So, you’ve reached the end of your crochet row. What now?
If you learned basic crochet as most of us did, you learned that to turn your work from one single crochet row to the next all you had to do is: chain 1, turn. Off you go to the next row. Indeed, that works beautifully and produces a nice even edge. It’s easy to pick up stitches and add a border to your piece or even to seam one piece to the next.
Ch 1, turn.
Continuing on to double crochet rows, we learned to chain 3, turn at the end of the current row. Our teachers told us that the chain-3 counts as the first double crochet of the new row. We made the first actual double crochet in the next stitch.
This edge isn’t going to be a firm foundation for adding borders or seaming. You could use it as a design feature if you wanted, but scarf crocheters, for instance, might prefer a more uniform look to the long edge of their scarf.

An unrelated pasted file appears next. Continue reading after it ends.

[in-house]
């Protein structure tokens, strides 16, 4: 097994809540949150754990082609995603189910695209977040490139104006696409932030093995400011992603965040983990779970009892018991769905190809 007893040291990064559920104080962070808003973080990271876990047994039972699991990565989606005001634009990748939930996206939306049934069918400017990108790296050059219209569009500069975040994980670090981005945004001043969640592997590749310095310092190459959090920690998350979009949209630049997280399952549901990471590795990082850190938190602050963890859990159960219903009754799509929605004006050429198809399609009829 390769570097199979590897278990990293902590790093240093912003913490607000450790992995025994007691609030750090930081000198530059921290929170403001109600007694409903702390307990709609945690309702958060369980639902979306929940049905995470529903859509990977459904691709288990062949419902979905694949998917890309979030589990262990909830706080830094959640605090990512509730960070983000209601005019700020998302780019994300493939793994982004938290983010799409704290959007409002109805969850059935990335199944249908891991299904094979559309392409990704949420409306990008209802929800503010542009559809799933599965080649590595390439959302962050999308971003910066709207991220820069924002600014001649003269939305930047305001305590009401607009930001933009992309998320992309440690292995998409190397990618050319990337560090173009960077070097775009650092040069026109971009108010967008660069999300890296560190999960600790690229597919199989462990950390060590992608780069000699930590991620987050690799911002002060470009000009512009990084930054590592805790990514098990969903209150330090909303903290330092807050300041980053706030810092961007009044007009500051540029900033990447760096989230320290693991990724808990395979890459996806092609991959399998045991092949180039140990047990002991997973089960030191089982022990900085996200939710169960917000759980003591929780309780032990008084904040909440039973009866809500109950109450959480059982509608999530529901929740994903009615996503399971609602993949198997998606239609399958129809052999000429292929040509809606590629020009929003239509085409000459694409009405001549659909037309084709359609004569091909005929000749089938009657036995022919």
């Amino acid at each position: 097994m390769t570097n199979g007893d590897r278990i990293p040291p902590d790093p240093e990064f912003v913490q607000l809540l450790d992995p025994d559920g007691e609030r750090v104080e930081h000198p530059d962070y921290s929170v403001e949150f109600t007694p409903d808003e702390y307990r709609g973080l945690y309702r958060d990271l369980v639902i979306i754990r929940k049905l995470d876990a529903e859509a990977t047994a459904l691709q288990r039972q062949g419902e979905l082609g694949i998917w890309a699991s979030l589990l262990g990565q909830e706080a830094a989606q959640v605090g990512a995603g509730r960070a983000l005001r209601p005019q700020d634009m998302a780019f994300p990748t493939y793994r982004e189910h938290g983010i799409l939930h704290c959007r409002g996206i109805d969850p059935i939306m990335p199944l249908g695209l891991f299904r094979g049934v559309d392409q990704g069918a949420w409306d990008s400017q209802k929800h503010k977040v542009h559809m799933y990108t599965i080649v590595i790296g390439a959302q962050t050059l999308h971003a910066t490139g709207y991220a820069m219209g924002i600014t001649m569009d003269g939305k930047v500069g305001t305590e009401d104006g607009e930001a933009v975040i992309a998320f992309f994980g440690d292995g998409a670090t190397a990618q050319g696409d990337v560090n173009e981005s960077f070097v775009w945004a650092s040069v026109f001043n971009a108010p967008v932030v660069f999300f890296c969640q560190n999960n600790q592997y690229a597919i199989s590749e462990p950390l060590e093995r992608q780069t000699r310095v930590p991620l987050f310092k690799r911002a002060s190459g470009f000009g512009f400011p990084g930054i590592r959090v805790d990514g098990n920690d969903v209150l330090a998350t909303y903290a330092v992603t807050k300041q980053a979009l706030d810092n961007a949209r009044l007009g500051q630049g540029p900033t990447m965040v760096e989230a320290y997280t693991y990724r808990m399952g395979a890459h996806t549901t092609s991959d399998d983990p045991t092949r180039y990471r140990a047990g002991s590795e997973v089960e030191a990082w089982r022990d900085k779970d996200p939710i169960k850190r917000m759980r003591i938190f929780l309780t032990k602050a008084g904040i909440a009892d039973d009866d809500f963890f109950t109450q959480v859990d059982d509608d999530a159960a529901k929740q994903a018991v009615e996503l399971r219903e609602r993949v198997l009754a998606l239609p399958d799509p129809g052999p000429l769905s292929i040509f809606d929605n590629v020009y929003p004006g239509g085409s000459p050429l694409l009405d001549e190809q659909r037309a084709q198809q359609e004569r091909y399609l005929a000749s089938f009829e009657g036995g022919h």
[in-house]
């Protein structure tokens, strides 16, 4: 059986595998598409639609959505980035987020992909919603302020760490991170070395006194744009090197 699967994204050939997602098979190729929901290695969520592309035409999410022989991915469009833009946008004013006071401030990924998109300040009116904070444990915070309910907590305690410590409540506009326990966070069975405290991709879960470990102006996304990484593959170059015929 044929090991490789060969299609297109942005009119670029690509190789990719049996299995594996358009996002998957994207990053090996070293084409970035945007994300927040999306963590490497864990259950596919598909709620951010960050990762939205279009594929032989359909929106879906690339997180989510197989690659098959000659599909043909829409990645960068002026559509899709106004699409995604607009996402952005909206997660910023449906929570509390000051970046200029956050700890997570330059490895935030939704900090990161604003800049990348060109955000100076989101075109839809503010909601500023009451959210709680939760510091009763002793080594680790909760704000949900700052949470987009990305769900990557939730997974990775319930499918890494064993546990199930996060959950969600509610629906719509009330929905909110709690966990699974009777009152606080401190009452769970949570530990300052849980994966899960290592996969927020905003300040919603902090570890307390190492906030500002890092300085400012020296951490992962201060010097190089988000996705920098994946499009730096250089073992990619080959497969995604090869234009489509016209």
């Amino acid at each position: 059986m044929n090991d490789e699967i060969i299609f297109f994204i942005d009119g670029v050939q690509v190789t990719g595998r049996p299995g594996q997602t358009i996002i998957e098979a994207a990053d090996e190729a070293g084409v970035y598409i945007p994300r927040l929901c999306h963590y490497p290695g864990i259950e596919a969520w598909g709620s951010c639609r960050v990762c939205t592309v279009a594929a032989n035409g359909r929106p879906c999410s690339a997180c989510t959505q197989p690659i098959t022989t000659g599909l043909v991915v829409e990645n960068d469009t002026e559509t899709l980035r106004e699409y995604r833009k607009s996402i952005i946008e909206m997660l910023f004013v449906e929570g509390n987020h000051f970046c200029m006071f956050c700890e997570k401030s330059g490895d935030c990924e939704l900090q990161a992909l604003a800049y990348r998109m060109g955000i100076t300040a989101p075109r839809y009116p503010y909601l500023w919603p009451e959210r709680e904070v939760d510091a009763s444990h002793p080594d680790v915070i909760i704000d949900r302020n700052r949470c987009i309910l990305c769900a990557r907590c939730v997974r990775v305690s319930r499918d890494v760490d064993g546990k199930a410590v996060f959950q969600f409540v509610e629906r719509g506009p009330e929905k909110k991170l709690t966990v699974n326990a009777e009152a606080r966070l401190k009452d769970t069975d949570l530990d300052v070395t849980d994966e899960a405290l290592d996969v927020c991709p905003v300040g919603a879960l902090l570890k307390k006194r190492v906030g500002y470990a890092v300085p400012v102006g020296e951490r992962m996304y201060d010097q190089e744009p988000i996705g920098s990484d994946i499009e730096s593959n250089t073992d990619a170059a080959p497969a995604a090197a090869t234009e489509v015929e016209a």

Ch 3, turn. Dc in 2nd stitch.
I’m not a “follow the rules blindly” kind of crocheter – nor was my Grandmother who taught me to question and explore. There came a day when the edge shown above just didn’t suit my project and off I went on another journey to find a different path.
Turn, slip st to last st of previous row, ch 2. Dc in remaining stitches.
On subsequent rows, the last dc is placed in the top of the turning chain-2.
The gap between the turning chain and first dc is virtually eliminated. Were I to seam this edge to another piece, I would place the “sewing” stitches in the tops of the rows, thus straightening the edge even more to create an almost invisible line – but that’s another blog post for another day.
And so it goes, for turning chains on rows of treble crochets, the process is the same – Turn, slip st to last st of previous row, ch 3.
Happy Crochet Stitches everyone. See you next time for Technique Tuesday.